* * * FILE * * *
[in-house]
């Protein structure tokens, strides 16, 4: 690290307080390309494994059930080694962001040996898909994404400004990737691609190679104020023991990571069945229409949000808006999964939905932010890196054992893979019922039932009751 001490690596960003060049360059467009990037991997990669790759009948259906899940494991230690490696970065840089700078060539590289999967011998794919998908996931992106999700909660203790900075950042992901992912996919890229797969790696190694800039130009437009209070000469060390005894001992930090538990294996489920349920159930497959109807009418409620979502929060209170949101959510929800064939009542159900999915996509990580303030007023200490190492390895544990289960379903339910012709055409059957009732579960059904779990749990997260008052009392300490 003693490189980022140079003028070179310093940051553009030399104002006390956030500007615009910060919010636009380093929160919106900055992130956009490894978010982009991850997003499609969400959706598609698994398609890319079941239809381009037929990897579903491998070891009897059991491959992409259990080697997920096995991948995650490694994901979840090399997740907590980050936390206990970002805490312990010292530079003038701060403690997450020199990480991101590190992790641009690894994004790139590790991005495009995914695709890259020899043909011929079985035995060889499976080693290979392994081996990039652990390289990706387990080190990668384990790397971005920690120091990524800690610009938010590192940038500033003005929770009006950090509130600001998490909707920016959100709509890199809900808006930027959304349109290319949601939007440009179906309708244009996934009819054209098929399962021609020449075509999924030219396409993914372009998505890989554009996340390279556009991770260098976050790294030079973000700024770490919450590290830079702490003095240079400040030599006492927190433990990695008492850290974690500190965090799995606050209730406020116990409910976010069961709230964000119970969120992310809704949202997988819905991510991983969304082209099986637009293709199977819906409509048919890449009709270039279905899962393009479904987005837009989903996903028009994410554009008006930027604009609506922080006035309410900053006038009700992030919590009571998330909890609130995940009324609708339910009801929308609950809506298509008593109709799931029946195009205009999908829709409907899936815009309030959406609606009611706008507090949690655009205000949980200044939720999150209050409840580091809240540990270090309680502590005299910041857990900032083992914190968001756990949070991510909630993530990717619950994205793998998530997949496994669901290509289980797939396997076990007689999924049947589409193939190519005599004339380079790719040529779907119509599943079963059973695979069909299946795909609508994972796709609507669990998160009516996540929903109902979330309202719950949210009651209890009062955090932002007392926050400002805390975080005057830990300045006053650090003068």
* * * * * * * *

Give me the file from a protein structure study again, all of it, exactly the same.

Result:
[in-house]
């Protein structure tokens, strides 16, 4: 690290307080390309494994059930080694962001040996898909994404400004990737691609190679104020023991990571069945229409949000808006999964939905932010890196054992893979019922039932009751 001490690596960003060049360059467009990037991997990669790759009948259906899940494991230690490696970065840089700078060539590289999967011998794919998908996931992106999700909660203790900075950042992901992912996919890229797969790696190694800039130009437009209070000469060390005894001992930090538990294996489920349920159930497959109807009418409620979502929060209170949101959510929800064939009542159900999915996509990580303030007023200490190492390895544990289960379903339910012709055409059957009732579960059904779990749990997260008052009392300490 003693490189980022140079003028070179310093940051553009030399104002006390956030500007615009910060919010636009380093929160919106900055992130956009490894978010982009991850997003499609969400959706598609698994398609890319079941239809381009037929990897579903491998070891009897059991491959992409259990080697997920096995991948995650490694994901979840090399997740907590980050936390206990970002805490312990010292530079003038701060403690997450020199990480991101590190992790641009690894994004790139590790991005495009995914695709890259020899043909011929079985035995060889499976080693290979392994081996990039652990390289990706387990080190990668384990790397971005920690120091990524800690610009938010590192940038500033003005929770009006950090509130600001998490909707920016959100709509890199809900808006930027959304349109290319949601939007440009179906309708244009996934009819054209098929399962021609020449075509999924030219396409993914372009998505890989554009996340390279556009991770260098976050790294030079973000700024770490919450590290830079702490003095240079400040030599006492927190433990990695008492850290974690500190965090799995606050209730406020116990409910976010069961709230964000119970969120992310809704949202997988819905991510991983969304082209099986637009293709199977819906409509048919890449009709270039279905899962393009479904987005837009989903996903028009994410554009008006930027604009609506922080006035309410900053006038009700992030919590009571998330909890609130995940009324609708339910009801929308609950809506298509008593109709799931029946195009205009999908829709409907899936815009309030959406609606009611706008507090949690655009205000949980200044939720999150209050409840580091809240540990270090309680502590005299910041857990900032083992914190968001756990949070991510909630993530990717619950994205793998998530997949496994669901290509289980797939396997076990007689999924049947589409193939190519005599004339380079790719040529779907119509599943079963059973695979069909299946795909609508994972796709609507669990998160009516996540929903109902979330309202719950949210009651209890009062955090932002007392926050400002805390975080005057830990300045006053650090003068």